Subject: Re: CRITICAL ** Holes in default cron jobs ** CRITICAL
To: None <tech-kern@NetBSD.ORG>
From: Matt Thomas <firstname.lastname@example.org>
Date: 12/30/1996 18:51:22
In <199612302201.QAA15288@lotharon.endicor.com> , you wrote:
> Followups to tech-kern, where this is more appropriate (ment to do that
> the first time, sorry).
> der Mouse wrote:
> > This sounds as though it would require a great redesign of the
> > filesystem semantics.
> Well, that was the point :-)
> > Consider unlink(). This is not an operation on a file; it is an
> > operation on file _names_. unlink() removes a directory entry. The
> So the handle either needs to be on the directory entry, or neds to have
> memory of how it was found. The sematics are a bit tough with FFS.
> They're a little easier with something like the Amiga FS, where hard
> links are distinguishable from the "true file", or with something like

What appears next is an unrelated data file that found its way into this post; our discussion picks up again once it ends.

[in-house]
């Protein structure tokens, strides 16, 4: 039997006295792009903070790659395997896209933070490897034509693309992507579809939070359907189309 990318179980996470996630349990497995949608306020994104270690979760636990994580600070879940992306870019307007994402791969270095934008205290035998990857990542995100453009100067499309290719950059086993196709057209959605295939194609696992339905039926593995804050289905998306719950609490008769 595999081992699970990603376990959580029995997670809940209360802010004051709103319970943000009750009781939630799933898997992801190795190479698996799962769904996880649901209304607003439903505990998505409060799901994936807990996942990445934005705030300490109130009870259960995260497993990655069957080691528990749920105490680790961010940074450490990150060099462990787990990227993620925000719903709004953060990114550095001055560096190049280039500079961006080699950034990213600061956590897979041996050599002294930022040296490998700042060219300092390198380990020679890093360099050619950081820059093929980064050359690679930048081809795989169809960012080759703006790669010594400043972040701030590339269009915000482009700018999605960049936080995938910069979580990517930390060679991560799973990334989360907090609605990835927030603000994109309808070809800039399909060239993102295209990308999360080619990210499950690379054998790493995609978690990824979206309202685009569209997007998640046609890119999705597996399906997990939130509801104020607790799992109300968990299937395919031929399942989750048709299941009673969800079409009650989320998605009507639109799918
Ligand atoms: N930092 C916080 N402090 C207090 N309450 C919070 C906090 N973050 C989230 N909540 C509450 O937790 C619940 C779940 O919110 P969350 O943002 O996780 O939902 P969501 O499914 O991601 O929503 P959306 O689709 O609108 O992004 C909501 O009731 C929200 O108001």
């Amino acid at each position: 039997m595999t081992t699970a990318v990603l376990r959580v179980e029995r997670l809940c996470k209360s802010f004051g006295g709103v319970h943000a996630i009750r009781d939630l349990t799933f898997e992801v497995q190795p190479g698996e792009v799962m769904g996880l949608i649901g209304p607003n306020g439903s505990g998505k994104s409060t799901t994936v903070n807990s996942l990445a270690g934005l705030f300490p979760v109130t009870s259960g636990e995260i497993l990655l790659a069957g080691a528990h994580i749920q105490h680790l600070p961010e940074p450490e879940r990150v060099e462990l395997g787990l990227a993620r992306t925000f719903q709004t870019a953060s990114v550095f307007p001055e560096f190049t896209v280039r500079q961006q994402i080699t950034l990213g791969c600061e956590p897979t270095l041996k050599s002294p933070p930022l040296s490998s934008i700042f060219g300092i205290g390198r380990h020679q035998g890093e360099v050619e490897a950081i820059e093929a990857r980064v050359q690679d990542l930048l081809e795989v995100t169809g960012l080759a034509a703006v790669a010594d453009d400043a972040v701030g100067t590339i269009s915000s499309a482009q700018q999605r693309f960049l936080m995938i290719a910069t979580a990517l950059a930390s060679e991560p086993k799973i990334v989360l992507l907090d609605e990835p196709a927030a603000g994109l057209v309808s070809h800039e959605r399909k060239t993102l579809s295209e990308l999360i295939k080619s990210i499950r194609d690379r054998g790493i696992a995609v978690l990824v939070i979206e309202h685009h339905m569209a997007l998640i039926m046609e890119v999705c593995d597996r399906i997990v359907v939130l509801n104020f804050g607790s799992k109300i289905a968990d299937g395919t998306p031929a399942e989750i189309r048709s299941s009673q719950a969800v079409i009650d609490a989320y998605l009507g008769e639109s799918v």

> the Be FS, where the filesystem has a database table style
> representation and the handle can basically be a row pointer.
int unlink2(const char *name, const struct stat *statbuf);
would solve the problem. In essence, you stat/fstat the file first (which
you are going to do anyway (to make sure it's on the device, old enough,
etc.)) and then you pass that stat buf to unlink2. The kernel can then
verify that <name> is the same object as represented by the information
in *<statbuf> and then proceed with the deletion. If the information
(dev,inode,generation) doesn't match, unlink2 fails. The kernel can easily
make this an atomic operation.
You can do the same for rename by two stat buffers (one for the file to
be renamed and one for the directory into which it will be moved).
This isn't the cleanest method but it should be fairly easy to implement.
Matt Thomas Internet: email@example.com
3am Software Foundry WWW URL: http://www.3am-software.com/bio/matt.html
Westford, MA Disclaimer: I disavow all knowledge of this message